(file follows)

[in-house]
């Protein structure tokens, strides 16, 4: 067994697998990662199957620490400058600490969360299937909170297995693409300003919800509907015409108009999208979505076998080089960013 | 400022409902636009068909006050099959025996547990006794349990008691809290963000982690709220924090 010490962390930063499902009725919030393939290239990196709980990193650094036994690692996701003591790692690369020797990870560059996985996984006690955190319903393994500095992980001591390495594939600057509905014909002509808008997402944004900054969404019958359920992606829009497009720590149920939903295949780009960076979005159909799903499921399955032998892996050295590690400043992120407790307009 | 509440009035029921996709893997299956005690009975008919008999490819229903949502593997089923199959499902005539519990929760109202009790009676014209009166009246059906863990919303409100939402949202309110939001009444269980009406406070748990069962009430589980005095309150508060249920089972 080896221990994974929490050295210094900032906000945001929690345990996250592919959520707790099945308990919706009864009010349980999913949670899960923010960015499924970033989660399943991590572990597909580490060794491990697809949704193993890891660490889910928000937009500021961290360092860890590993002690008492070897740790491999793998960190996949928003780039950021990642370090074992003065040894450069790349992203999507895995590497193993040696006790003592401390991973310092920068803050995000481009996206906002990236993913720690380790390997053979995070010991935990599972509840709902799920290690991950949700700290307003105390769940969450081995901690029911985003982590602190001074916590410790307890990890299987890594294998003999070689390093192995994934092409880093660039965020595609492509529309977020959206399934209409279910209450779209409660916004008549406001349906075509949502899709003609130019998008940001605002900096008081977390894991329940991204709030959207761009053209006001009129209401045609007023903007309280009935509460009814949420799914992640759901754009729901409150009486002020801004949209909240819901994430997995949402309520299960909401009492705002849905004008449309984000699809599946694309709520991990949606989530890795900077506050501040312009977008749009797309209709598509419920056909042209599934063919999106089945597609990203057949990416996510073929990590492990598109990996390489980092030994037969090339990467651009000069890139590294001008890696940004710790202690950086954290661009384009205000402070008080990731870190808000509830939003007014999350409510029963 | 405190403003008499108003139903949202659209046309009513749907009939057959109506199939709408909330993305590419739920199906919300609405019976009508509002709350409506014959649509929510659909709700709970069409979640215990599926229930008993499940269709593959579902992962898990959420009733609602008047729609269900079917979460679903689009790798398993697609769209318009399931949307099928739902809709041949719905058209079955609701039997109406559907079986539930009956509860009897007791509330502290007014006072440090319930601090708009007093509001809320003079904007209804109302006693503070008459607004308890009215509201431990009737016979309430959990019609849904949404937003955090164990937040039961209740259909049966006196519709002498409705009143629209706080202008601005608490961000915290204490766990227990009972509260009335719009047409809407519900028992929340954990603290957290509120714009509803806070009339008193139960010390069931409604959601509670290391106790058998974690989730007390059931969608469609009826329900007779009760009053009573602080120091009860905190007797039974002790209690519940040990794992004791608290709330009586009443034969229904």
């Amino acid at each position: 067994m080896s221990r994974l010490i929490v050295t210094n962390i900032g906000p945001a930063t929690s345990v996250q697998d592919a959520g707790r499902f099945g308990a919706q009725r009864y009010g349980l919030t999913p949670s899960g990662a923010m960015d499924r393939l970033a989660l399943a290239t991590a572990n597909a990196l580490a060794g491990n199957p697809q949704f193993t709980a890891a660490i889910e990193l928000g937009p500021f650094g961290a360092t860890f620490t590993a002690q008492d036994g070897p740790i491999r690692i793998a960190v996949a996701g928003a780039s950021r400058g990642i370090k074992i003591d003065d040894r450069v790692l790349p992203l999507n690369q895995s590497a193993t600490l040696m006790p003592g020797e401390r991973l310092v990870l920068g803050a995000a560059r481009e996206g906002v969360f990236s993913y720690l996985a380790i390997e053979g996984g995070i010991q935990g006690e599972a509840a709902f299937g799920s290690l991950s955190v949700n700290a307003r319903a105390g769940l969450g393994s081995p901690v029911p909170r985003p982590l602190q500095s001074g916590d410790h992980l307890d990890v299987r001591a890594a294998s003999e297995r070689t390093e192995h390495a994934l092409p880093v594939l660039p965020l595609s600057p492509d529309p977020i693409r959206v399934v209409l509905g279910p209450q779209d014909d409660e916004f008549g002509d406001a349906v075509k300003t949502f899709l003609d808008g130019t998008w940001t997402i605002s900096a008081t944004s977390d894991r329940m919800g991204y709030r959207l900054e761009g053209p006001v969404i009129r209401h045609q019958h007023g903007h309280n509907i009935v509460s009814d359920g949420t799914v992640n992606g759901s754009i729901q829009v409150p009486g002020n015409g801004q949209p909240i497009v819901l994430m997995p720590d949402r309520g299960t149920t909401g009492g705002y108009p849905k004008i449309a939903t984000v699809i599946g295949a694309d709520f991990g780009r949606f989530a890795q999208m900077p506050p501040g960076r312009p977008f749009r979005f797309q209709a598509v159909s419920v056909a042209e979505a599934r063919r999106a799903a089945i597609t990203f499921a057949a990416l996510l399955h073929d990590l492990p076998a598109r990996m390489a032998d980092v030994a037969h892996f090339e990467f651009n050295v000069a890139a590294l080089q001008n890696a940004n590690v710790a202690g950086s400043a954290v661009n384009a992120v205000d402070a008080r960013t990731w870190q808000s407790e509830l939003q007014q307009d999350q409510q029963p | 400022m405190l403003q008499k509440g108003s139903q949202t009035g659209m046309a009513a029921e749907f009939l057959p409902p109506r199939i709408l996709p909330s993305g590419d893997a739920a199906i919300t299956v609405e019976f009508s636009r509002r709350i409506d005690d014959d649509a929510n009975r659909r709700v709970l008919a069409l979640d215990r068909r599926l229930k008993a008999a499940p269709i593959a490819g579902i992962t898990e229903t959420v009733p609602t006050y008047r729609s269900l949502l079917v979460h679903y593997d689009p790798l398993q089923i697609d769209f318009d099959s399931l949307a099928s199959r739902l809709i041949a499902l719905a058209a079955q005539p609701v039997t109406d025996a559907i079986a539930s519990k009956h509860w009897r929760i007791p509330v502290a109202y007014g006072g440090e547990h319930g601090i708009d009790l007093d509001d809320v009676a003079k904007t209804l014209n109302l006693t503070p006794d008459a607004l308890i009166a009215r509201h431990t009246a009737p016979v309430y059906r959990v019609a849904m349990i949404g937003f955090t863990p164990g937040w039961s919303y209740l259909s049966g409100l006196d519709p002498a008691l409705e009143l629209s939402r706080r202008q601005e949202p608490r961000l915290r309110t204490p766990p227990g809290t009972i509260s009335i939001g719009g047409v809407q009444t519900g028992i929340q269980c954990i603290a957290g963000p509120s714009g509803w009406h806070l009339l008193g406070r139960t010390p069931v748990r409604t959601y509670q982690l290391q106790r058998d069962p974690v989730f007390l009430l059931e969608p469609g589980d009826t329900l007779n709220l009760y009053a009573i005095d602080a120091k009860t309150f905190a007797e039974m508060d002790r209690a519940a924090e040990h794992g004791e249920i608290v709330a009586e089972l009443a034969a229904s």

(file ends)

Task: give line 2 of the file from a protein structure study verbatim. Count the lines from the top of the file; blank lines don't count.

């Protein structure tokens, strides 16, 4: 067994697998990662199957620490400058600490969360299937909170297995693409300003919800509907015409108009999208979505076998080089960013 | 400022409902636009068909006050099959025996547990006794349990008691809290963000982690709220924090 010490962390930063499902009725919030393939290239990196709980990193650094036994690692996701003591790692690369020797990870560059996985996984006690955190319903393994500095992980001591390495594939600057509905014909002509808008997402944004900054969404019958359920992606829009497009720590149920939903295949780009960076979005159909799903499921399955032998892996050295590690400043992120407790307009 | 509440009035029921996709893997299956005690009975008919008999490819229903949502593997089923199959499902005539519990929760109202009790009676014209009166009246059906863990919303409100939402949202309110939001009444269980009406406070748990069962009430589980005095309150508060249920089972 080896221990994974929490050295210094900032906000945001929690345990996250592919959520707790099945308990919706009864009010349980999913949670899960923010960015499924970033989660399943991590572990597909580490060794491990697809949704193993890891660490889910928000937009500021961290360092860890590993002690008492070897740790491999793998960190996949928003780039950021990642370090074992003065040894450069790349992203999507895995590497193993040696006790003592401390991973310092920068803050995000481009996206906002990236993913720690380790390997053979995070010991935990599972509840709902799920290690991950949700700290307003105390769940969450081995901690029911985003982590602190001074916590410790307890990890299987890594294998003999070689390093192995994934092409880093660039965020595609492509529309977020959206399934209409279910209450779209409660916004008549406001349906075509949502899709003609130019998008940001605002900096008081977390894991329940991204709030959207761009053209006001009129209401045609007023903007309280009935509460009814949420799914992640759901754009729901409150009486002020801004949209909240819901994430997995949402309520299960909401009492705002849905004008449309984000699809599946694309709520991990949606989530890795900077506050501040312009977008749009797309209709598509419920056909042209599934063919999106089945597609990203057949990416996510073929990590492990598109990996390489980092030994037969090339990467651009000069890139590294001008890696940004710790202690950086954290661009384009205000402070008080990731870190808000509830939003007014999350409510029963 | 405190403003008499108003139903949202659209046309009513749907009939057959109506199939709408909330993305590419739920199906919300609405019976009508509002709350409506014959649509929510659909709700709970069409979640215990599926229930008993499940269709593959579902992962898990959420009733609602008047729609269900079917979460679903689009790798398993697609769209318009399931949307099928739902809709041949719905058209079955609701039997109406559907079986539930009956509860009897007791509330502290007014006072440090319930601090708009007093509001809320003079904007209804109302006693503070008459607004308890009215509201431990009737016979309430959990019609849904949404937003955090164990937040039961209740259909049966006196519709002498409705009143629209706080202008601005608490961000915290204490766990227990009972509260009335719009047409809407519900028992929340954990603290957290509120714009509803806070009339008193139960010390069931409604959601509670290391106790058998974690989730007390059931969608469609009826329900007779009760009053009573602080120091009860905190007797039974002790209690519940040990794992004791608290709330009586009443034969229904």